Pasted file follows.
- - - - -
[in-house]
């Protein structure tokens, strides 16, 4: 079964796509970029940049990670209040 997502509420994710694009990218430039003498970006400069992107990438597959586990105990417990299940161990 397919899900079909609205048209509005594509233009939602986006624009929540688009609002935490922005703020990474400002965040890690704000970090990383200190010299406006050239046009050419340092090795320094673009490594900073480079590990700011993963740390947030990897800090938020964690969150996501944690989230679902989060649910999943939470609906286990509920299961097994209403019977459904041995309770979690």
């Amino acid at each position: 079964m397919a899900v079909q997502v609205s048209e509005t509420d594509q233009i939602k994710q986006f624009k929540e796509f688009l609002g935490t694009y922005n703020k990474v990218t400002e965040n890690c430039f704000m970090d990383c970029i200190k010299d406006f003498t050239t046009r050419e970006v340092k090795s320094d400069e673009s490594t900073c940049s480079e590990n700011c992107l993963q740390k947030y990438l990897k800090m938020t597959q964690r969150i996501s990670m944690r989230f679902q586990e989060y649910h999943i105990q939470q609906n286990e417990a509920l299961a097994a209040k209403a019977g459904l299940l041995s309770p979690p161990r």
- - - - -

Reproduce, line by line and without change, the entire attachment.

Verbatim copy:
[in-house]
């Protein structure tokens, strides 16, 4: 079964796509970029940049990670209040 997502509420994710694009990218430039003498970006400069992107990438597959586990105990417990299940161990 397919899900079909609205048209509005594509233009939602986006624009929540688009609002935490922005703020990474400002965040890690704000970090990383200190010299406006050239046009050419340092090795320094673009490594900073480079590990700011993963740390947030990897800090938020964690969150996501944690989230679902989060649910999943939470609906286990509920299961097994209403019977459904041995309770979690």
């Amino acid at each position: 079964m397919a899900v079909q997502v609205s048209e509005t509420d594509q233009i939602k994710q986006f624009k929540e796509f688009l609002g935490t694009y922005n703020k990474v990218t400002e965040n890690c430039f704000m970090d990383c970029i200190k010299d406006f003498t050239t046009r050419e970006v340092k090795s320094d400069e673009s490594t900073c940049s480079e590990n700011c992107l993963q740390k947030y990438l990897k800090m938020t597959q964690r969150i996501s990670m944690r989230f679902q586990e989060y649910h999943i105990q939470q609906n286990e417990a509920l299961a097994a209040k209403a019977g459904l299940l041995s309770p979690p161990r």